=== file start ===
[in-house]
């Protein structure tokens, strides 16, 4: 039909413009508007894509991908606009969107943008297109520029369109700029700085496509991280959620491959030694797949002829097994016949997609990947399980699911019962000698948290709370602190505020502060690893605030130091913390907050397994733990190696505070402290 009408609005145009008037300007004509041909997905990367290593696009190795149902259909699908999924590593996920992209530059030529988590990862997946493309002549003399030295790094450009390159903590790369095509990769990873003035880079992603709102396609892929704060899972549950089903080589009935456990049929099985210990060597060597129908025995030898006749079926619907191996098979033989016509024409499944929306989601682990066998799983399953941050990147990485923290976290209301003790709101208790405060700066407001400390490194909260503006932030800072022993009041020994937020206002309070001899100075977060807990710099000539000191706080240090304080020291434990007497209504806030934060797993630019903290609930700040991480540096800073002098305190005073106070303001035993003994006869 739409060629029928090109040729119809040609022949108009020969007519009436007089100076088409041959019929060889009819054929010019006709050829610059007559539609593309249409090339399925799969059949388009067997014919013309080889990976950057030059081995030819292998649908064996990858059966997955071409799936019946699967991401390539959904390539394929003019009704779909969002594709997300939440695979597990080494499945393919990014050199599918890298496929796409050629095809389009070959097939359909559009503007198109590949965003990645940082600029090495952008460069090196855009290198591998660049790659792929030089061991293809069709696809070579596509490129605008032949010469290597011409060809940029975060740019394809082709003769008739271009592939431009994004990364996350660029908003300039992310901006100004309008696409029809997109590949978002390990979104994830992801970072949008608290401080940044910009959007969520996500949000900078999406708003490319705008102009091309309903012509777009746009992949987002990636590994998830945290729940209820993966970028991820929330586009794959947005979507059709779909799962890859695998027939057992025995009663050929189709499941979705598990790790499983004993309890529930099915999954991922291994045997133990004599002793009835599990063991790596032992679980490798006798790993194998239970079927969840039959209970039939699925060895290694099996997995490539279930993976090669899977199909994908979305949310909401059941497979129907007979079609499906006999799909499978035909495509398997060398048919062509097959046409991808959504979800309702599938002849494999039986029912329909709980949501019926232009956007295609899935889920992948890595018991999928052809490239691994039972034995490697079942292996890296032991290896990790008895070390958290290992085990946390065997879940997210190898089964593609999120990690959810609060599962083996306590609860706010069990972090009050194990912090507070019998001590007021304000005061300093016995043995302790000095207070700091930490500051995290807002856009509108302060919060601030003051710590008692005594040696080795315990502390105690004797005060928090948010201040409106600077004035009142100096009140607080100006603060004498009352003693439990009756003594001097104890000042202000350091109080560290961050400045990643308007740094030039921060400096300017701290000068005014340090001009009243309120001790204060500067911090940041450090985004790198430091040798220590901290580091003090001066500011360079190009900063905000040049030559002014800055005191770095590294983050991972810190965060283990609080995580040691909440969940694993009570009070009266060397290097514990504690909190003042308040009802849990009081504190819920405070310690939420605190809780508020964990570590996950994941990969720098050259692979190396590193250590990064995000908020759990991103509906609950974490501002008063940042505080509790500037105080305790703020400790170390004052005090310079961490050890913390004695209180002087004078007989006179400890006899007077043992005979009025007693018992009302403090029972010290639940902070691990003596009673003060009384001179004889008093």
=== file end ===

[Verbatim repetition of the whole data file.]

[in-house]
């Protein structure tokens, strides 16, 4: 039909413009508007894509991908606009969107943008297109520029369109700029700085496509991280959620491959030694797949002829097994016949997609990947399980699911019962000698948290709370602190505020502060690893605030130091913390907050397994733990190696505070402290 009408609005145009008037300007004509041909997905990367290593696009190795149902259909699908999924590593996920992209530059030529988590990862997946493309002549003399030295790094450009390159903590790369095509990769990873003035880079992603709102396609892929704060899972549950089903080589009935456990049929099985210990060597060597129908025995030898006749079926619907191996098979033989016509024409499944929306989601682990066998799983399953941050990147990485923290976290209301003790709101208790405060700066407001400390490194909260503006932030800072022993009041020994937020206002309070001899100075977060807990710099000539000191706080240090304080020291434990007497209504806030934060797993630019903290609930700040991480540096800073002098305190005073106070303001035993003994006869 739409060629029928090109040729119809040609022949108009020969007519009436007089100076088409041959019929060889009819054929010019006709050829610059007559539609593309249409090339399925799969059949388009067997014919013309080889990976950057030059081995030819292998649908064996990858059966997955071409799936019946699967991401390539959904390539394929003019009704779909969002594709997300939440695979597990080494499945393919990014050199599918890298496929796409050629095809389009070959097939359909559009503007198109590949965003990645940082600029090495952008460069090196855009290198591998660049790659792929030089061991293809069709696809070579596509490129605008032949010469290597011409060809940029975060740019394809082709003769008739271009592939431009994004990364996350660029908003300039992310901006100004309008696409029809997109590949978002390990979104994830992801970072949008608290401080940044910009959007969520996500949000900078999406708003490319705008102009091309309903012509777009746009992949987002990636590994998830945290729940209820993966970028991820929330586009794959947005979507059709779909799962890859695998027939057992025995009663050929189709499941979705598990790790499983004993309890529930099915999954991922291994045997133990004599002793009835599990063991790596032992679980490798006798790993194998239970079927969840039959209970039939699925060895290694099996997995490539279930993976090669899977199909994908979305949310909401059941497979129907007979079609499906006999799909499978035909495509398997060398048919062509097959046409991808959504979800309702599938002849494999039986029912329909709980949501019926232009956007295609899935889920992948890595018991999928052809490239691994039972034995490697079942292996890296032991290896990790008895070390958290290992085990946390065997879940997210190898089964593609999120990690959810609060599962083996306590609860706010069990972090009050194990912090507070019998001590007021304000005061300093016995043995302790000095207070700091930490500051995290807002856009509108302060919060601030003051710590008692005594040696080795315990502390105690004797005060928090948010201040409106600077004035009142100096009140607080100006603060004498009352003693439990009756003594001097104890000042202000350091109080560290961050400045990643308007740094030039921060400096300017701290000068005014340090001009009243309120001790204060500067911090940041450090985004790198430091040798220590901290580091003090001066500011360079190009900063905000040049030559002014800055005191770095590294983050991972810190965060283990609080995580040691909440969940694993009570009070009266060397290097514990504690909190003042308040009802849990009081504190819920405070310690939420605190809780508020964990570590996950994941990969720098050259692979190396590193250590990064995000908020759990991103509906609950974490501002008063940042505080509790500037105080305790703020400790170390004052005090310079961490050890913390004695209180002087004078007989006179400890006899007077043992005979009025007693018992009302403090029972010290639940902070691990003596009673003060009384001179004889008093």